Cockatoos in Crisis
WA Forest Alliance spokesperson Jess Beckerling said, “An emergency situation has developed for the three species of endangered West Australian black cockatoos, the Baudin’s, Carnaby’s and Forest Red-tailed.
“We are making urgent appeals to the State Government to alter logging plans for this year to protect the cockatoos because if it doesn’t we are almost certain to see local extinctions,” said Ms Beckerling.
DEC prescribed burn escapes have had disastrous impacts on the birds in recent months. In the past fifteen months nearly 100 000 ha of forest and bushland, in the Nannup area alone, have been blackened by DEC prescribed burns and escapes - the equivalent of approximately 245 King’s Parks - with catastrophic consequences for native fauna, which were either killed or displaced and starved when their habitat was destroyed.
Now, the Barnett Government’s logging agency, the Forest Products Commission has released its plans to log thousands of hectares of native forests in 2012. One of the areas that conservationists are most concerned about is Helms forest, near Nannup.
Helms forest was not burnt and is now one of the last remaining areas of good quality habitat for vulnerable native fauna in the whole Nannup district. The Forest Products Commission is planning to intensively log 490 ha of the best habitat in Helms this summer.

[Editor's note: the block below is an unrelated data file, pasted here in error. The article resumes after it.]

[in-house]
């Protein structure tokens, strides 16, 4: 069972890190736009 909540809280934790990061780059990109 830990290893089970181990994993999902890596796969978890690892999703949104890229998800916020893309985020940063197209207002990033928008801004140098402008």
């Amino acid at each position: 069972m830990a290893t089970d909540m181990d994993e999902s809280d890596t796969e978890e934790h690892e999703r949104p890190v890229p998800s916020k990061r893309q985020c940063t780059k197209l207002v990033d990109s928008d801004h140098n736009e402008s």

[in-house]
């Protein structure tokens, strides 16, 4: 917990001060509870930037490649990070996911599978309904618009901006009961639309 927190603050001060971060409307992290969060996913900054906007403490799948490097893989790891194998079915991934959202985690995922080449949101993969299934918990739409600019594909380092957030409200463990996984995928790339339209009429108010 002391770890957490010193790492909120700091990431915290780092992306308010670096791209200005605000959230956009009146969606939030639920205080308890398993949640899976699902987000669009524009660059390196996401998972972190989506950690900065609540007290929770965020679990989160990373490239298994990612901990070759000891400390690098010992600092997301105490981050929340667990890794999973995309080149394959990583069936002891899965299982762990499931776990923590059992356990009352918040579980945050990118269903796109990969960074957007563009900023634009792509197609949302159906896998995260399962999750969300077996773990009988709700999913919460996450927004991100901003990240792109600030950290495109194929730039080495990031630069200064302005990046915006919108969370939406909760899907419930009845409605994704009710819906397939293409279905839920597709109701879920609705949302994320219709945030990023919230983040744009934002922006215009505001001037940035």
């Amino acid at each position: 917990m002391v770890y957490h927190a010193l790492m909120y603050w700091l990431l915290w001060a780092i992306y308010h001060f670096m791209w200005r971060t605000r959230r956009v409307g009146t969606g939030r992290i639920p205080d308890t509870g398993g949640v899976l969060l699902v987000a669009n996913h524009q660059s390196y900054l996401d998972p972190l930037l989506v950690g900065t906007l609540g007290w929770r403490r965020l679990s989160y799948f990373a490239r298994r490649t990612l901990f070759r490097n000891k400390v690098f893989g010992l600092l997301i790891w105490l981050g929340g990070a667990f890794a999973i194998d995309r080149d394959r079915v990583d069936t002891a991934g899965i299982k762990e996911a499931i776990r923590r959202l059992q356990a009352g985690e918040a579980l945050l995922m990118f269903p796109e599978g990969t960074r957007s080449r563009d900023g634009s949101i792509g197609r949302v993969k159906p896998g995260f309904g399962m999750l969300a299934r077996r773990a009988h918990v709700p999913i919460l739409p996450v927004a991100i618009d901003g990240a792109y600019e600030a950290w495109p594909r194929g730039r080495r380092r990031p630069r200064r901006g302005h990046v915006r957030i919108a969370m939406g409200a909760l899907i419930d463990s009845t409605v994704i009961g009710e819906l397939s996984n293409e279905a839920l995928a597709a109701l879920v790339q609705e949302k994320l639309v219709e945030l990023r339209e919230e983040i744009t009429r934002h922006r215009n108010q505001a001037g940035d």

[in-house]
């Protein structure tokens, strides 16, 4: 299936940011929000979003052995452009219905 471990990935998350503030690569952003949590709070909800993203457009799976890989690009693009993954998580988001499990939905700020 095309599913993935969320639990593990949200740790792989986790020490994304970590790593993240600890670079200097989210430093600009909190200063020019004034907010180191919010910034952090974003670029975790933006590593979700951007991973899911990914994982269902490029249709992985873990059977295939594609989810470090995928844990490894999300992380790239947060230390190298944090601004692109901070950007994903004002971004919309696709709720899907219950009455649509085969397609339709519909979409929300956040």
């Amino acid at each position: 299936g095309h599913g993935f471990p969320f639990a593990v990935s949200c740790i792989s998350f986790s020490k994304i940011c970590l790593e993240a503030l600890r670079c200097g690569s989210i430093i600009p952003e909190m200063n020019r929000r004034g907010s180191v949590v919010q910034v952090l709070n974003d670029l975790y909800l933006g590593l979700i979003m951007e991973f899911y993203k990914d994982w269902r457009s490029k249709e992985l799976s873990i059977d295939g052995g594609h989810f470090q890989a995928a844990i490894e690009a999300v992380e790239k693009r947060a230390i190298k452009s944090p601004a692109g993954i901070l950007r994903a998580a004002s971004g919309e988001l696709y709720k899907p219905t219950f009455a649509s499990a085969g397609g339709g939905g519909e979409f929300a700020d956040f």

Busselton Dunsborough Environment Centre convenor Alison Cassanet said, “Helms forest has become vital to the survival of the cockatoos. It is the birds’ only refuge in the whole area so it is critical that it is not logged. We have appealed to the Minister for Environment to not allow any logging or burning in Helms, at least until the surrounding forest and bushland have recovered from the recent devastating fires.
“We will never give up on Helms – it’s the last hope the cockatoos have in this entire district,” concluded Ms Cassanet.
David Patterson runs a cockatoo rehabilitation centre on the boundary of Helms forest. He and his wife have been caring for cockatoos in the area for more than 20 years and dozens of birds they have rehabilitated have, with the involvement of DEC scientists, been released into Helms where they now live and breed.
“Without Helms the cockatoos will die,” said Mr Patterson, “They have nowhere else to go now that everywhere around us has been logged or burnt.
“We have raised some of these birds up from chicks and released them into Helms. They come back to us for extra seed, particularly since the DEC prescribed burns and escapes that have taken out so much of their food source.
“We are absolutely devastated that the Barnett Government is planning to log this last refuge. We will fight this plan with everything we have,” concluded Mr Patterson.